Cantho is about 200 years old. It was once known as Tay Do. The economic life, culture activities of the city are closely related to the river. Canals serve as 'streets'. It is wonderful to take a boat trip. On the east bank of Hau River is Ninh Kieu Wharf, which is well known for its beautiful location. Other interesting places are Bang Lang Stock Sanctuary, Cantho and My Khanh Tourist gardens and Cantho Market.
In recent years, a series of modern tourism gardens have appeared on every land and water route in Cantho City. The gardens of My Khanh, San Duong, Ba Lang and Tan Binh extend along the arched highway, as well as on the waterways of Hong Dien and Phung Hiep Rivers. Other gardens in Long My, Vi Thanh, O Mon and Thot Not are being developed.
My Khanh Gardens occupy 2.2 hectares and feature more than 20 species of fruit trees and flowers, as well as diverse species of birds, fishes, tortoises, snakes, crabs and shrimps. Under the shade of lush green trees, there are small ‘rong’ houses to provide visitors with a place to rest for the night. Ba Lang is located nine kilometers from Cantho (on Highway No. 1A towards Soc Trang), and has an area of 4.2 hectares. There is the animal sanctuary of Ao Sen Lake, two lakes for swimming, an outdoor stage and mini-hotels. Gardens here combine agricultural potential with tourism.
Getting to Cantho: Cantho is 34 kilometers from Vinh Long, 62 kilometers from Long Xuyen, 63 kilometers from Soc Trang, 104 kilometers from Mytho, 116 kilometers from Rach Gia, 117 kilometers from Chau Doc,169 kilometers from Ho Chi Minh City and 179 kilometers from Camau. Cantho is on National Highways No.1A, 91, 80 linking it An Giang, Kien Giang provinces. Cantho has Cai Cui international seaport. The city is the center of waterway network of Mekong Delta. There are daily hydrofoils between Ho Chi Minh City and Cantho City. Bus Station: 114D Cach Mang Thang Tam Road
Cantho Domestic Airport: Tra Noc Airport. Vietnam Airlines; Sales agent: 18, 20 Hai Ba Trung Street, Tel: 3821 853 / 3821 804; Chu Lai84 - 510; Flights From Hanoi: Daily, Vietnam Airlines, 759, 1,221, 02h10'; Flights From Ho Chi Minh City: 5 flights/ week, Vietnam Airlines, 81, 130, 00h45'; Flights From Phu Quoc: 5 flights/ week, Vietnam Airlines, 123, 198, 00h45'.
BAC LIEU PROVINCE AND BIRD SANCTUARY
BAC LIEU PROVINCE covers 2,501.5 square kilometers and is home to 867,800 people (2010). The largest ethnic groups in the province are the Viet (Kinh), Khmer, Hoa and Cham. The capital is Bac Lieu Town. Districts: Hong Dan, Vinh Loi, Gia Rai, Dong Hai, Phuoc Long, Hoa Binh. Bac Lieu Province situated in the Mekong River Delta. It shares its border with Can Tho City and Soc Trang Province to the north, the South China Sea to the south, Ca Mau and Kien Giang provinces to the west. Bac Lieu has many large rice paddies and much fertile land, which make a good place for fruit tree planting. The weather is divided into two seasons: rainy and dry seasons. The annual average temperature is 24 degrees C.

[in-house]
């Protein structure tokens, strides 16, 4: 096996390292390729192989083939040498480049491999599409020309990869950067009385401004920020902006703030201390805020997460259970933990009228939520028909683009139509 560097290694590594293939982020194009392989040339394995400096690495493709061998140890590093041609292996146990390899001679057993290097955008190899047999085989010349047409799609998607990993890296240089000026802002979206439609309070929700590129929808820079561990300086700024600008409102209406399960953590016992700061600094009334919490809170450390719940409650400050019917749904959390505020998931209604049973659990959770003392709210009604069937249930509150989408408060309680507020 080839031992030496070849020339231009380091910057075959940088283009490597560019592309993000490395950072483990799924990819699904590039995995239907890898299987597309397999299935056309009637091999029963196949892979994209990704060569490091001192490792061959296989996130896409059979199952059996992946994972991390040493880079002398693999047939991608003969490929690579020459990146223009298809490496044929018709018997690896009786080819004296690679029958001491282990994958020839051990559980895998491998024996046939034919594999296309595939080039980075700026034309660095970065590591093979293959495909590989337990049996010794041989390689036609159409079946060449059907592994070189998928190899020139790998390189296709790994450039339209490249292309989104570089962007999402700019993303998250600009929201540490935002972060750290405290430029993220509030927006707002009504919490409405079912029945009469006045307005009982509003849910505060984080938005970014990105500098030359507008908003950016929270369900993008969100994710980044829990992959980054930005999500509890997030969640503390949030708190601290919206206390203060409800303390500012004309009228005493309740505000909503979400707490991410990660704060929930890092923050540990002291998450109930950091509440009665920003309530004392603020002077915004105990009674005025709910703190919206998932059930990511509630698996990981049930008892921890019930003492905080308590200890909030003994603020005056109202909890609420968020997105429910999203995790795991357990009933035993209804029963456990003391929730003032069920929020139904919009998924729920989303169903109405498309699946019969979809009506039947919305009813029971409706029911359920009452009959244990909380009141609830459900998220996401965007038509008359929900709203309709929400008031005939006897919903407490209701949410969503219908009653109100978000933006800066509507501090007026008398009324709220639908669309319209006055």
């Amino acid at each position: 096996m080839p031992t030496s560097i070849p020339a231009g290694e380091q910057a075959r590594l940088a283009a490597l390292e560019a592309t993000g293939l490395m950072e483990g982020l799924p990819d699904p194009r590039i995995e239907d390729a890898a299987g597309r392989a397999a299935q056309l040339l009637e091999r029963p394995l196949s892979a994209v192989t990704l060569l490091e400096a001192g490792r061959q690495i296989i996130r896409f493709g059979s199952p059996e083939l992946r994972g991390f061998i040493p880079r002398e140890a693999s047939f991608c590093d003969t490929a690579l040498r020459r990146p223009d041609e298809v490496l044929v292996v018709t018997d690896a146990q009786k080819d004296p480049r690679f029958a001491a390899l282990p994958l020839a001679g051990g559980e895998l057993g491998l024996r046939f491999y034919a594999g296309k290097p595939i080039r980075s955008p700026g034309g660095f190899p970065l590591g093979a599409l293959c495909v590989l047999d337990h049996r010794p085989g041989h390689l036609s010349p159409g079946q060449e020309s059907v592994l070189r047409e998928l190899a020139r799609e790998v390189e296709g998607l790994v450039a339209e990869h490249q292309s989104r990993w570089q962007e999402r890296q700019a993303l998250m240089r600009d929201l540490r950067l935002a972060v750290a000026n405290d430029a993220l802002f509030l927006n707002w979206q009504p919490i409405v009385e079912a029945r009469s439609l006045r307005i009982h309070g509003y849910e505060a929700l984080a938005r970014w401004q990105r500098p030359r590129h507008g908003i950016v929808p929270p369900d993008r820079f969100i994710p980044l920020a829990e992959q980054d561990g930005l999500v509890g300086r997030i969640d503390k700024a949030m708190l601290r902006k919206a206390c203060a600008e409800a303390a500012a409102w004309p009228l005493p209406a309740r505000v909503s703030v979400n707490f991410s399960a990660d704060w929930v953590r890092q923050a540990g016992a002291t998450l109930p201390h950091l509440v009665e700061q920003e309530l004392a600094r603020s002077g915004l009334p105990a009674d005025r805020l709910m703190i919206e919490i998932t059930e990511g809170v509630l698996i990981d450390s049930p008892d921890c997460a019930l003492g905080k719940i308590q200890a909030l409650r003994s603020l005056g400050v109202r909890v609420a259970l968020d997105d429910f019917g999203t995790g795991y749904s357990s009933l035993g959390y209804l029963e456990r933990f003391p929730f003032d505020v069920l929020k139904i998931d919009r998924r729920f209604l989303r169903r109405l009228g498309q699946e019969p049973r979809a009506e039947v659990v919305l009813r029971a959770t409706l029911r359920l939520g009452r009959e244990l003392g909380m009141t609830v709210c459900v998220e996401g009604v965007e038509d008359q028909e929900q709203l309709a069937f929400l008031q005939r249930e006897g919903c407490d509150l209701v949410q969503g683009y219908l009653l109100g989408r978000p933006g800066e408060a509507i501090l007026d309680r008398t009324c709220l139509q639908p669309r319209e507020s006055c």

Bac Lieu Town is on side of Bac Lieu Canal, 10 kilometers from the sea. Bac Lieu residents grow rice, fruit trees, catch seafood and make salt. Bac Lieu used to play an important rile in French colonial economy so the province has several western-style villas and mansions. Tourists comee here to learn about Bac Lieu Mandarins and visit the Bac Lieu Bird Reserve, longan gardens, Viet Hung old Tower, Xiem Can Pagoda or discover mangrove cajeput forest.
Bac Lieu Bird Sanctuary Natural Reserve (six kilometers south of Bac Lieu Town) is located in Hiep Thanh Commune, Bac Lieu Town and was recognized as natural reserve in 1984. The sanctuary is the important home of several water birds, mainly teal, stork, heron, night heron and cormorant. Each flock of birds flies for food in the early morning and returns to their nests in the sanctuary in the evening while the night birds start their journeys, which agitate the atmosphere of the sanctuary.
Bac Lieu Bird Sanctuary Nature Reserve embraces a natural salt-marsh forest ecosystem that is approximately 385 hectares in area, of which 19 hectares is primitive forest. It is home to around 46 kinds of birds, some of which are in the Red Book such as Giang Sen, small King Cormorant; 109 kinds of plants; 150 kinds of animals, of which there are 58 kinds of fish, 7 kinds of amphibians, 10 mammals, and 8 reptiles. Originally the sanctuary area was part of a coastal salt-marsh ecosystem. Now it is far from the sea as the result of Mekong River silt alluvial deposits over the centuries.
The Sanctuary is the place where generations of birds have been born, usually in the rainy season. There are currently some 40,000 birds and 5,000 nests, according to preliminary statistics. Birds mostly gather here during the rainy season between May and October. Bac Lieu is 280 kilometers from Ho Chi Minh City, 67 kilometers from Ca Mau, 50 kilometers from Soc Trang, and 113 kilometers from Can Tho. The National Highway No. 1A crosses the province and links to Soc Trang and Ca Mau provinces.
DONG THAP PROVINCE
DONG THAP PROVINCE (162 kilometers from Ho Chi Minh City) covers 3,375.4 square kilometers and is home to 1,670,500 people (2010). The largest ethnic groups in the province are the Viet (Kinh), Khmer, Ngai and Hoa. The capital is Cao Lanh City. Administrative divisions: Town: Sa Dec, Hong Ngu; Districts: Tan Hong, Tam Nong, Thanh Binh, Thap Muoi, Cao Lanh, Lap Vo, Chau Thanh, Lai Vung. There are direct buses btween Cao Lanh City and Ho Chi Minh City, Mytho, Can Tho, Vinh Long, and Long Xuyen. Sa Dec Town is 143 kilometers from Ho Chi Minh City, midway between Vinh Long and Long Xuyen.